Spain’s Property Development Sector Will Continue its Expansive Cycle for the Next 3 Years

30 May 2018 – Eje Empresas

The CEO of Neinor Homes, Juan Velayos, has highlighted that the “healthy and strong bullish cycle” that the property development market is experiencing at the moment, will result in a “positive” performance over the next three years, before reaching “a situation of stability lasting many years”.

The main challenge (facing the market) is to “become more predictable”, in aspects such as the time it takes to obtain licences, a problem that may be resolved because “the market is going to continue helping”, according to Velayos.

The Director of Strategy and Investment at Aedas Homes, Sergio Gálvez, explained that the situation in the property development sector is “unique” given that it is recovering from “a very low level”.

The Executive President of Inmobiliaria del Sur, Ricardo Pumar, agrees that “the macroeconomic forecasts point to a very good situation for the next three years”.

Pumar stressed that the recovery is “widespread” but he has opted to facilitate access to housing for young people to “boost the whole sector”.

The President of Quabit Inmobiliaria, Félix Abánades, predicts that the expansion cycle “will last for six years” and he agreed that there will be “significant increases in prices” over the next three to four years.

The market for property developers is clearly expanding and growing with a very “solid” demand, he added.

Investors back the property development sector

The Partner at the consultancy firm Deloitte, Alberto Valls, highlighted that “investor appetite continues” but is still a long way off the levels seen before the economic crisis.

“There are barriers to entry, such as capital, the lack of available land to build on and the limited production capacity”, he said.

He said that half of the property development market is concentrated in Madrid, Barcelona, Alicante, Málaga and Valencia.

The Spanish sector is more fragmented than those of other European countries, given that the top five property developers account for just 6% of the market, whereas in the UK and France, they represent around 40%.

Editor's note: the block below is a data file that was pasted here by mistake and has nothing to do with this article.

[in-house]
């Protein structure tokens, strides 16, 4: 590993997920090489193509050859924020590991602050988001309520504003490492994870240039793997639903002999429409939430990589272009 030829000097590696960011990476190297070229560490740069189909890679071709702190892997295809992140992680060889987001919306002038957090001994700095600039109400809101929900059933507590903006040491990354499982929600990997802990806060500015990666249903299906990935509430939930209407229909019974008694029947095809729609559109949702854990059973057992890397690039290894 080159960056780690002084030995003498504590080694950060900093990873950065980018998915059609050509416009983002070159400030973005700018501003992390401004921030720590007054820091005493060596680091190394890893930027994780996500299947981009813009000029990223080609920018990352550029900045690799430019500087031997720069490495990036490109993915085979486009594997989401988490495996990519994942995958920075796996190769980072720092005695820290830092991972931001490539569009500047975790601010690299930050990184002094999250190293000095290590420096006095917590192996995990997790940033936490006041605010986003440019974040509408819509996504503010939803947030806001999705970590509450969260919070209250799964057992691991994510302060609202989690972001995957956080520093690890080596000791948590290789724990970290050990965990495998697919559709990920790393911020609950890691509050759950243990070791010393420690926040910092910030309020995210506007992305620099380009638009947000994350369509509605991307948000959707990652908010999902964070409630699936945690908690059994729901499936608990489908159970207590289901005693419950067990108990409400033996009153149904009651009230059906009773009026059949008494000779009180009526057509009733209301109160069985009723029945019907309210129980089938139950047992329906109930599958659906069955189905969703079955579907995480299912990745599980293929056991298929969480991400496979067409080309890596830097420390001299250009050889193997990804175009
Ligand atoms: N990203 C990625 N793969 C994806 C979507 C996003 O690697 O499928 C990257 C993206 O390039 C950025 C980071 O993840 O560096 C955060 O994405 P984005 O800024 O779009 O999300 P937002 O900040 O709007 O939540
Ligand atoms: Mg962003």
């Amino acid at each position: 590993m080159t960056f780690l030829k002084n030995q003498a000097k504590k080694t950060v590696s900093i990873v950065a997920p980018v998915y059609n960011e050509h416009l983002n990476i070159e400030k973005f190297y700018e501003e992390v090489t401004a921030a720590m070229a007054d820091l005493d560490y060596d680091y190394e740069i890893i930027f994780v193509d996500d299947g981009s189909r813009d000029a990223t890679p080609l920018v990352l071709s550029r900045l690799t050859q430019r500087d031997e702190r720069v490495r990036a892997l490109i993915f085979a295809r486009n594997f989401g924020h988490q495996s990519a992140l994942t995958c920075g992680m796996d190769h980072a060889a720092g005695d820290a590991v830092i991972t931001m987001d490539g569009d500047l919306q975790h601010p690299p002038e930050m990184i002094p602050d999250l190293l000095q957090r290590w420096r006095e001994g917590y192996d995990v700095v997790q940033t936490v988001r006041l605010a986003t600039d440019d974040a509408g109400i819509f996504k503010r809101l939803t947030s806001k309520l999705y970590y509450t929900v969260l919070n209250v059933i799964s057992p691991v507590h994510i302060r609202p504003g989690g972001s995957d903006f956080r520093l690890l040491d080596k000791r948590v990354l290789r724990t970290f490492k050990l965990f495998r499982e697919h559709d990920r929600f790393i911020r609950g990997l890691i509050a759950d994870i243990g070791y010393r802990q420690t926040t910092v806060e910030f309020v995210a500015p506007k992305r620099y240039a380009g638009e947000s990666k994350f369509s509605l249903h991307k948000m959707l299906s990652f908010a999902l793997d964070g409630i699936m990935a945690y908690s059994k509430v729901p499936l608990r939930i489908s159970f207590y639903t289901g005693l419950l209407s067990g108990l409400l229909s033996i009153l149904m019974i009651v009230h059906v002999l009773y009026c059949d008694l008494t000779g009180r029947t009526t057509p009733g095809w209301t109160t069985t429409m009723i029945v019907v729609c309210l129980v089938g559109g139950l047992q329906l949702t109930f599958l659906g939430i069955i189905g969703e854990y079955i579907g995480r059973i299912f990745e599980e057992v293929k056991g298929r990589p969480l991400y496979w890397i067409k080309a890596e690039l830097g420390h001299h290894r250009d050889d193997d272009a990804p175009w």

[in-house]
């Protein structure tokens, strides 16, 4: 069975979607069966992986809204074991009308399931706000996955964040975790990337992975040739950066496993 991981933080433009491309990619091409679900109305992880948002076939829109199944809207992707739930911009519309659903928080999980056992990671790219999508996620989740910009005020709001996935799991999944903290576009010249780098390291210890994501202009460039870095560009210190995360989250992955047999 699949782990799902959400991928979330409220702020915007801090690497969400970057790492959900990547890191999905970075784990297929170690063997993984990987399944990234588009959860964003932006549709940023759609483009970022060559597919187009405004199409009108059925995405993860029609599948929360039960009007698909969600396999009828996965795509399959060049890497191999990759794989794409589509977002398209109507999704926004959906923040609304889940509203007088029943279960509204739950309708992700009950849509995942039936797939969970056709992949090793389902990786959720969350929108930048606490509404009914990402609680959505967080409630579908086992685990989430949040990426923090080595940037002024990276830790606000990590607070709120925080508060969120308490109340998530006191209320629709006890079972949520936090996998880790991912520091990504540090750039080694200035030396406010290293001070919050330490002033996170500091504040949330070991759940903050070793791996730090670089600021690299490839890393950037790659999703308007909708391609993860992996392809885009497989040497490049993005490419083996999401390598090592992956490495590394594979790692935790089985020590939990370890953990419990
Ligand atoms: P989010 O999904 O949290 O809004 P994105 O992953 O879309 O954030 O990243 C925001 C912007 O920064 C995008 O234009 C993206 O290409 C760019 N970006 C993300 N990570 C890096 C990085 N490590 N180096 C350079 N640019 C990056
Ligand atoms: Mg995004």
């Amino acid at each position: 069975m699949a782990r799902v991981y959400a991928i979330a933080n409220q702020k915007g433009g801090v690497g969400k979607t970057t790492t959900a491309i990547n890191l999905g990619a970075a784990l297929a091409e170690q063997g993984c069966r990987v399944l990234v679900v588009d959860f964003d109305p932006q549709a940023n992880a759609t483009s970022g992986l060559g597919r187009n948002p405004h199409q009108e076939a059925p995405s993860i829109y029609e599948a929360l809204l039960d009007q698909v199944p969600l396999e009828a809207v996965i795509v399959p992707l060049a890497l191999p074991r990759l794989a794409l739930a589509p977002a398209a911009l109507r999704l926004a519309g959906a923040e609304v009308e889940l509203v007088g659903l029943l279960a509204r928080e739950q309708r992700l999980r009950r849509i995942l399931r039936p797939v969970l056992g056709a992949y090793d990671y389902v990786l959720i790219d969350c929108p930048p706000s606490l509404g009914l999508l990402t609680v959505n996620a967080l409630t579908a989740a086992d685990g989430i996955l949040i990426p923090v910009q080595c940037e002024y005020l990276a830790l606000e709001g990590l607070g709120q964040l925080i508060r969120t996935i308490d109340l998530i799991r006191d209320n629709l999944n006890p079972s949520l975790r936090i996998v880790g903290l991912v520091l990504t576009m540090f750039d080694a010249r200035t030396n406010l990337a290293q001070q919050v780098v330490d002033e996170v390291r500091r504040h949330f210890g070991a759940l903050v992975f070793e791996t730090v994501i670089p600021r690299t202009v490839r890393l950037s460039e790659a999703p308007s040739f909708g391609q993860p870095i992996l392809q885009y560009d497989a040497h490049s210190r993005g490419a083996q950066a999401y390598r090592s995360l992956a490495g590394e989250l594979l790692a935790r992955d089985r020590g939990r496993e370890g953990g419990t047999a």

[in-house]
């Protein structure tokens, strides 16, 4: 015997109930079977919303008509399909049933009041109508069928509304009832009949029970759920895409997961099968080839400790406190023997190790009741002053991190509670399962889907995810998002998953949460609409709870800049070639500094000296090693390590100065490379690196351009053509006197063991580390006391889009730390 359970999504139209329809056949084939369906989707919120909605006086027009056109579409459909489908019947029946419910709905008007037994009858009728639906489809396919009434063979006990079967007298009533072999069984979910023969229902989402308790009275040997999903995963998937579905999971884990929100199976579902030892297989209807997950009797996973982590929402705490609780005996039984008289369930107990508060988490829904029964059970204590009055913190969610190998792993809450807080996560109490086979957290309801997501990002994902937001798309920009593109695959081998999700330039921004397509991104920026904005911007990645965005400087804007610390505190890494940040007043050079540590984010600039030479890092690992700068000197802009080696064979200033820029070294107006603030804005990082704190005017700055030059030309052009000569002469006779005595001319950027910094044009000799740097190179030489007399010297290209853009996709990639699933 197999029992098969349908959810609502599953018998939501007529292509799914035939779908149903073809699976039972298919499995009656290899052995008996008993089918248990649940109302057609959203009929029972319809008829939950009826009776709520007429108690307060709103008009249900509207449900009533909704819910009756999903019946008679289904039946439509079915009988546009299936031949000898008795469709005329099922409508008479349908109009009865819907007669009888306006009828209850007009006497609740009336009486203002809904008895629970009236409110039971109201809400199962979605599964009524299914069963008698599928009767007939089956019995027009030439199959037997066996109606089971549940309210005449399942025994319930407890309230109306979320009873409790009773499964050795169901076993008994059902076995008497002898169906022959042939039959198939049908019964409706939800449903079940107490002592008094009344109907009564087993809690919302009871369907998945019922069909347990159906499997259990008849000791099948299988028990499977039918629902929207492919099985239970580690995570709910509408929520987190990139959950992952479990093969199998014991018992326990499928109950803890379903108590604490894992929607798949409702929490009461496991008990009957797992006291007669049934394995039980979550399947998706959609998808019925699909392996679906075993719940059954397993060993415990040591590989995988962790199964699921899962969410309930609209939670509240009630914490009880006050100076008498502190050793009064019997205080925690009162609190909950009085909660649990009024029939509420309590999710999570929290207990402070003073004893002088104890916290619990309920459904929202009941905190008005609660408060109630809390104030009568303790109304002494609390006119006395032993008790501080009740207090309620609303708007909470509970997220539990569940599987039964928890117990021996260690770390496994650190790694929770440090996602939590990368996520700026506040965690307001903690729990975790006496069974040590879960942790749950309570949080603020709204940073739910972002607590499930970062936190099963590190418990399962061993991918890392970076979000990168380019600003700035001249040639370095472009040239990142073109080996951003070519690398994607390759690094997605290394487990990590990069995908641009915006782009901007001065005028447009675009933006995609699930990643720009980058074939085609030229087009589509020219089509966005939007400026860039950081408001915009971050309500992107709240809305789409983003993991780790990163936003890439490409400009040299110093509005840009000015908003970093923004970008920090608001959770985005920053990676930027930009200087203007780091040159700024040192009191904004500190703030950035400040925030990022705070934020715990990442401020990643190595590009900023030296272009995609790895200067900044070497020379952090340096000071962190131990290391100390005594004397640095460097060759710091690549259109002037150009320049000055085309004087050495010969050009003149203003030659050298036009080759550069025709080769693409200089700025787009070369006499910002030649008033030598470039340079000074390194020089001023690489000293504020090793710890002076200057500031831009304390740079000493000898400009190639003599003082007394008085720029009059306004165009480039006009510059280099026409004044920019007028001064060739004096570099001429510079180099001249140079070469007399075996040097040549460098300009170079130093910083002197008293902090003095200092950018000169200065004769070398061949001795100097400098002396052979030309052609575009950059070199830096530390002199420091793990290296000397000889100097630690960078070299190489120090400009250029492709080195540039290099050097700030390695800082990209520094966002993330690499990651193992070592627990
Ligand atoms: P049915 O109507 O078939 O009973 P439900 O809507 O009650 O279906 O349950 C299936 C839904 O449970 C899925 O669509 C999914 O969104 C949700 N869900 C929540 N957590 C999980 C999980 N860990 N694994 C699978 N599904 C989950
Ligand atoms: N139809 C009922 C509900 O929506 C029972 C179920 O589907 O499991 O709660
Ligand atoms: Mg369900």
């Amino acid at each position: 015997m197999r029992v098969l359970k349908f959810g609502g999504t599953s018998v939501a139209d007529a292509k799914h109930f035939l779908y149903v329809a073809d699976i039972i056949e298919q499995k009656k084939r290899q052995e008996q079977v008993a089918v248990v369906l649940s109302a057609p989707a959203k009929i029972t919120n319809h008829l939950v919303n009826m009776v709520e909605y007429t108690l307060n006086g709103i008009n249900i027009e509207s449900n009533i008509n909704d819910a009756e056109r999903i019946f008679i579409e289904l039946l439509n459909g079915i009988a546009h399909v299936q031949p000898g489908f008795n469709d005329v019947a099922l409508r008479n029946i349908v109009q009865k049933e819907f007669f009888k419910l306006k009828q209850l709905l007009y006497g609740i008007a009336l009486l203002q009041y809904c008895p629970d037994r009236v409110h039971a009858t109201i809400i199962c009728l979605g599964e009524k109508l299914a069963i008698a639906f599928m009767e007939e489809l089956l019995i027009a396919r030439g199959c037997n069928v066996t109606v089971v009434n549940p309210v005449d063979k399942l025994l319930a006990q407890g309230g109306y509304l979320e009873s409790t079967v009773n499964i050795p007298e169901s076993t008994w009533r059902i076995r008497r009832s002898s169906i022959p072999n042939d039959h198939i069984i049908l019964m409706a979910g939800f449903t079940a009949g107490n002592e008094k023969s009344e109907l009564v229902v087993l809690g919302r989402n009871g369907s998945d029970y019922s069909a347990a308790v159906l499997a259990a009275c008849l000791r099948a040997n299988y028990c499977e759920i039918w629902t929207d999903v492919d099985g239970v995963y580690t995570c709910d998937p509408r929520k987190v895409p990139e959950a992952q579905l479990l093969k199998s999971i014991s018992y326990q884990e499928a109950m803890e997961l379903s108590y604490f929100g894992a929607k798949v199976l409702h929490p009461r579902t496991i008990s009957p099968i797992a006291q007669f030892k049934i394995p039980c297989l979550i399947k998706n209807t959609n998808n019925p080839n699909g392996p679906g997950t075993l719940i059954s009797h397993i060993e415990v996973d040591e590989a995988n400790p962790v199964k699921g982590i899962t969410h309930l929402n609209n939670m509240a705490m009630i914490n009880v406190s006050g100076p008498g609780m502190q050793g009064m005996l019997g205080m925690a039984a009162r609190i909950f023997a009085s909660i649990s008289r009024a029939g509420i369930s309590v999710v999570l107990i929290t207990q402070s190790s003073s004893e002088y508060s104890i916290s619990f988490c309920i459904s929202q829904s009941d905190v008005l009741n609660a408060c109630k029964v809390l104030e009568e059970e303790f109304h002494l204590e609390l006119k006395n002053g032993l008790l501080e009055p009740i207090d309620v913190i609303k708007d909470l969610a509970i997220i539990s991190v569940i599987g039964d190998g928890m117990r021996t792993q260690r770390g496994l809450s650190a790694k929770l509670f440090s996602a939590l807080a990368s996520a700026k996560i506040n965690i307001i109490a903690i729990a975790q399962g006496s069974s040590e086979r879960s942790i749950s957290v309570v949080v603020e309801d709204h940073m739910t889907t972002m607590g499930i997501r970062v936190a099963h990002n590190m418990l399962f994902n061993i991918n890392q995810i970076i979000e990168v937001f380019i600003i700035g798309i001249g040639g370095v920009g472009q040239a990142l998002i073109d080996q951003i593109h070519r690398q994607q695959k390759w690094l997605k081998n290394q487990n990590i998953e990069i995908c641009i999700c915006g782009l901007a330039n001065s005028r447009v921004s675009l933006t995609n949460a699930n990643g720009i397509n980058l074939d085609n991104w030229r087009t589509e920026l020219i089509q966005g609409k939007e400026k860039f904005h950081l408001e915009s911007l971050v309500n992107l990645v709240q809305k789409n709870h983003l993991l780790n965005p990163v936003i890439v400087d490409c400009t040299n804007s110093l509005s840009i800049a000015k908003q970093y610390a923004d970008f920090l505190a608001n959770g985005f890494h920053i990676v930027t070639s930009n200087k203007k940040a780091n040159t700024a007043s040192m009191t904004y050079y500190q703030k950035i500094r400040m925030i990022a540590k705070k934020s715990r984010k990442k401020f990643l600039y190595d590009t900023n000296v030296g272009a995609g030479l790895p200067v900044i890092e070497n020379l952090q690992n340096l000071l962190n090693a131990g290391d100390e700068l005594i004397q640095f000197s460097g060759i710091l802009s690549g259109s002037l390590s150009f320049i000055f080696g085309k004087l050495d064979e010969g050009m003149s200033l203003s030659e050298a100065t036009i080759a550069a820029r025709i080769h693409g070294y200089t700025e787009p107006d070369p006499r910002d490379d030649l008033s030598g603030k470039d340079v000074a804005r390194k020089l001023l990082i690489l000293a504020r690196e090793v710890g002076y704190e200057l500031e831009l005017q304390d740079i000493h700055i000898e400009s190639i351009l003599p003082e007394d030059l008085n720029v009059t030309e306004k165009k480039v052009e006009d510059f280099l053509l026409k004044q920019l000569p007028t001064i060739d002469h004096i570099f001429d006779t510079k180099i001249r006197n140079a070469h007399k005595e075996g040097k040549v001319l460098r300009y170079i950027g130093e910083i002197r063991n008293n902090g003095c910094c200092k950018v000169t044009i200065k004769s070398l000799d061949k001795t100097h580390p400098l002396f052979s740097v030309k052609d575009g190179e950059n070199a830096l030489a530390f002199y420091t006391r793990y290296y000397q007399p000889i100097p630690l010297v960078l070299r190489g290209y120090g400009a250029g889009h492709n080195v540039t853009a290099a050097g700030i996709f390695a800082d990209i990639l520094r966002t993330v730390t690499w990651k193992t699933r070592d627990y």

Nevertheless, Valls pointed out that “the trend is towards corporate concentration and the stock market debut of new players”.

Original story: Eje Empresas

Translation: Carmel Drake

House Prices Rise By 10%+ In Most Exclusive Neighbourhoods

5 April 2016 – Expansión

Changing trend / Madrid and Barcelona are leading the recovery in the residential market, with house price increases of 9.2% and 7.5%, respectively during Q1 2016. The appraisal value of homes is now on the rise in every district of both cities.

(…). According to statistics from the appraisal company Tinsa, the value of residential properties increased by 1.4% during the first three months of 2016, with Barcelona and Madrid leading the charge.

The average appraisal value of (unsubsidised) homes per m2 in Barcelona amounts to €2,551/m2, which is 19% more expensive than the average in Madrid (€2,142/m2). This gap between the two cities has a simple explanation: not only have house prices been rising significantly faster in Barcelona than in Madrid, but also the Catalan capital has a higher population density than Madrid, which affects supply and demand, resulting in a higher degree of concentration. Moreover, barely any new residential properties are being constructed in Barcelona. (…).

The evolution of house prices in Madrid and Barcelona varies by neighbourhood. House prices rose in all 10 districts of the Catalan capital during Q1 2016, without exception and, for the first time, they also increased in all 21 Madrilenian districts. That has not happened since the real estate bubble burst.

The ranking

The highest price increases were concentrated in Barcelona. The two districts where average prices rose by the most were Les Corts (13.5%) and Sants-Montjuïc (12.2%). They were followed by the district of Salamanca, Madrid’s main real estate district, with an increase of 11.8%.

With an average price of €3,597/m2 and despite the heterogeneity of the neighbourhoods that comprise it, Salamanca is the district with the second highest prices of all of those analysed by Tinsa, behind only Sarrà-Sant Gervasi, which has an average price of €3,671/m2 (5.8% higher than in 2014). (…)

According to calculations from the consultancy firm Knight Frank, prices are going to rise by between 5% and 10% in prime areas in 2016, especially in five areas of the Madrilenian capital, namely Salamanca, Jerónimos, Chamberí, Justicia and El Viso. (…).